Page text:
John Harmsworth
Reply to  Alan Watt, Climate Denialist Level 7
September 14, 2016 6:36 pm

They’re working on it. In 20-30 years we will replace electricity with human muscle power and horses!

September 14, 2016 1:50 pm

The true heavyweight R&D spender in solar is not looking for VC funding or academia efforts.

Michael Carter
September 14, 2016 2:19 pm

Hot off national news New Zealand : The company running the railways have given notice that they are considering mothballing the electrical system (where it is used) and reverting to all-diesel. 75% of our power comes from renewables (hydro, geotherm, and a little wind)
The green scream is imminent

Reply to  Michael Carter
September 15, 2016 2:59 am

“KiwiRail is considering replacing all 17 electric trains on the main trunk line between Auckland and Wellington with diesel engines” …. “That is one of three options being considered by KiwiRail managers who want to fix an inefficient and ageing service.” … “The company’s other two options were to buy new electric trains or upgrade the existing electric trains”
That’s hardly a massive rollback of rail electrification, is it?

Michael Carter
Reply to  Griff
September 15, 2016 1:58 pm

True – but the green scream will still emerge into a bitter debate. There is no quantification in their beliefs

Pat Frank
September 14, 2016 4:33 pm

Someone may have noted this above, but VCs are forward-looking. They’re put off investing in new “renewables” schemes by the possibility of a Trump presidency.
If he’s elected, no more tax subsidies for uneconomical energy. The tax trough is empty, and there’s no return on investment by way of enforced tax-payer money-transfers. VCs know that.
If Hillary Clinton gets elected, the money returns, big-time. Expect a VC stampede to get in on the ground floor of the new vein of tax-gold.

September 14, 2016 4:52 pm

When has government mandate been required to compel customers to buy their IPhones, tablets, laptops, flat screen TV’s and the like? Erm, never. And for ‘renewables’? Every single time. Without legislation and subsidy ‘renewables’ are dead in the water. Lousy, contrived and flawed business plan and model, because it’s a lousy and flawed product. The end.

September 14, 2016 6:33 pm

As Hayek emphasizes , State Force destroys market information .
As long a the State subsidizes , mandates , or otherwise distorts the computations of the market , we cannot clearly determine the viable niches for various sources of energy .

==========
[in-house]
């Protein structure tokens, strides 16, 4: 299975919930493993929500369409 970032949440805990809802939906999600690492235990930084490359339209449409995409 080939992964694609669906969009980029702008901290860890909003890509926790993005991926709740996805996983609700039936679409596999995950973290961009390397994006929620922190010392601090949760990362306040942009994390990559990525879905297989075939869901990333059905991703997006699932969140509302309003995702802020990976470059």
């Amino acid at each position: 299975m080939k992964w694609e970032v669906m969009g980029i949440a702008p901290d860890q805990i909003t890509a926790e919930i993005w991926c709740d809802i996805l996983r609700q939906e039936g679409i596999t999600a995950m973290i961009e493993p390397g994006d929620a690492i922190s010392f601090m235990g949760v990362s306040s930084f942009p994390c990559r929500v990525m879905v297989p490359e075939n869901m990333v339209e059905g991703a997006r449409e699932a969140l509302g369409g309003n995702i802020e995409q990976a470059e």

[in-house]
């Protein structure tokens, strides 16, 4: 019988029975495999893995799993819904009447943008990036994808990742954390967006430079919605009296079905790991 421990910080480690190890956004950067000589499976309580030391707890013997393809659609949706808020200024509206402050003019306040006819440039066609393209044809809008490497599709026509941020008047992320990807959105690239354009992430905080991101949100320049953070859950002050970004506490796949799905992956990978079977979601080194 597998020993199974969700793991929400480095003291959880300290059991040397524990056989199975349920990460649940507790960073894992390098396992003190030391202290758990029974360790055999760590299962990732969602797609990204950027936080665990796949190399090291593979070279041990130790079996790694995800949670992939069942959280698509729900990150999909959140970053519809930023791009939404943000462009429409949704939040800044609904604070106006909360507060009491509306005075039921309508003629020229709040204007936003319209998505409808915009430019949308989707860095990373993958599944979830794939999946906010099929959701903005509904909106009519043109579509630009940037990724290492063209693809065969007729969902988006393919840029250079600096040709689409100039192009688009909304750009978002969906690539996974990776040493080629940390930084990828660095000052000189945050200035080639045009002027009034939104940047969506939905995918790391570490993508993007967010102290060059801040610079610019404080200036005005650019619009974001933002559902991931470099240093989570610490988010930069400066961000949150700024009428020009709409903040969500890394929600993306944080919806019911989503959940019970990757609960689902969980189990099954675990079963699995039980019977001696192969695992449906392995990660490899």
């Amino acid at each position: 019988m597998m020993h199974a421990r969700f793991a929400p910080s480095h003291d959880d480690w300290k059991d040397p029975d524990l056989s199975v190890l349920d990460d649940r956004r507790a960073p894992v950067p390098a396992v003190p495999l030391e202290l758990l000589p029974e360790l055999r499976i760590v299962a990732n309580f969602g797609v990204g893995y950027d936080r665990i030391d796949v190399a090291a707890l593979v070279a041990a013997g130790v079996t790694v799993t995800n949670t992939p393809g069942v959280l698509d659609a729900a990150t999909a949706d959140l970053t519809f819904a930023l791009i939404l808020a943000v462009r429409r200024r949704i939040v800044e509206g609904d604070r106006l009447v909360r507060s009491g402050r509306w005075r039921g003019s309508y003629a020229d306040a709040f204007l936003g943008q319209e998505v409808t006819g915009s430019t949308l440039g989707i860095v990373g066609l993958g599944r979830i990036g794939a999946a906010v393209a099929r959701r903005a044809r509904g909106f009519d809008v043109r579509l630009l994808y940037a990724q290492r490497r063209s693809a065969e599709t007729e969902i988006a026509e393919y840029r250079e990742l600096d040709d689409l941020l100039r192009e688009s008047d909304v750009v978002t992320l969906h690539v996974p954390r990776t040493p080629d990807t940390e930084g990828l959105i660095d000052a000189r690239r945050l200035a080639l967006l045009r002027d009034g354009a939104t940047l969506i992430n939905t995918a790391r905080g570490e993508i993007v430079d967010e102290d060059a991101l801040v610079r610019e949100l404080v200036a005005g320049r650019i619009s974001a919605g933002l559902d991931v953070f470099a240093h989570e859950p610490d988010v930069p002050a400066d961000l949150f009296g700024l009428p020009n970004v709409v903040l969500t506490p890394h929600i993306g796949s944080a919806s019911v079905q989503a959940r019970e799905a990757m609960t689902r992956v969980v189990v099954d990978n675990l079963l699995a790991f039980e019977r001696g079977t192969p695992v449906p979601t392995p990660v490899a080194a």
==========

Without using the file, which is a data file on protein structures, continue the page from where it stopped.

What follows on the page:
John Harmsworth
Reply to  Bob Armstrong
September 14, 2016 6:41 pm

But Bob
Experience tells us that the intervention by the state is a dead giveaway for the underlying lack of viability.

September 14, 2016 6:57 pm

A note to mikewaite and mikerestin…
Neither Cameron nor Obama can be Secretary General of the United Nations because the UN Charter forbids the appointment of any citizen from one of the five permanent members of the UN Security Council to that position.

William Chelmowski
Reply to  rbdwiggins
September 14, 2016 9:02 pm

Laws are for the little people

Nigel S
Reply to  rbdwiggins
September 15, 2016 12:20 am

Cameron is an EU citizen (and a subject of HM Queen Elizabeth II) so he might be eligible. Obama might be eligible for Kenyan nationality on a transfer like athletes and sports people.

Reply to  Nigel S
September 15, 2016 2:56 am

A shabby comment…

Reply to  Nigel S
September 16, 2016 5:20 pm

Jeeze Grif,
If he can switch it around for college applications and aid why can’t he switch it around for a UN job?

September 15, 2016 2:55 am
Reply to  Griff
September 16, 2016 1:08 pm

Only in Grauniad-world

Adrian Ashfield
September 15, 2016 11:33 am

Eric Worrall is right about renewable energy using things like solar and wind but is dead wrong about the possibility of a profitable breakthrough.
Several companies are working on LENR (low energy nuclear reactions) and I expect to see a commercial unit in 6 – 12 months.
The US Defense Threat Reduction Agency released a report a few days ago that confirms Pons & Fleischmann’s original cold fusion study. Why now and why wait so long is not known.
Mr. Worrall suffers from a religious belief that LENR is pseudo science that reminds me of the mind set of global warmists, refusing to look at the data.
I won’t repeat what I have already written on the subject unless someone requests it.

R. Shearer
Reply to  Adrian Ashfield
September 28, 2016 5:32 pm


Steve from Rockwood
September 15, 2016 1:27 pm

Educating politicians is expensive. They pay up front using our money and they learn slowly. By the time they understand the problem they are voted out of office and a new bunch of idiots take over.

September 15, 2016 3:33 pm

Meanwhile, Tesla won a bid to provide 20 MW/80 MWh of grid-scale battery power to Los Angeles. Tesla is a venture-capital funded renewables success.

Reply to  Roger Sowell
September 16, 2016 1:06 pm

These tax payer funded games mean nothing.
Uber rich liberofascist states like California and Germany ruled by eco-luvvies who can afford paying 10 times more than everyone else for electricity are not the real world.

Aert Driessen
September 15, 2016 8:03 pm

History repeating itself. The early bird (like Al Gore) gets the worm and the ‘johny-come-latelies’ do their dough.

September 18, 2016 8:24 am

I don’t care how much renewable electricity gets built between now and 2200….the bottom line is that without a MASSIVE investment in Nuclear…we will all still be driving fossil fuel powered vehicles, airplanes and ocean liners.
Period. No amount of solar or additional bird choppers will ever come even close to providing enough power for 350 million EV’s….not even in your great great great great grandchildren’s time….
Nuclear and Only Nuclear has the ability to do that…got a cabin..great buy 3000 Watts of Solar and 12 Starrett Batts….good to go. But industrial scale? …nope – ain’t happening

%d bloggers like this:
Verified by MonsterInsights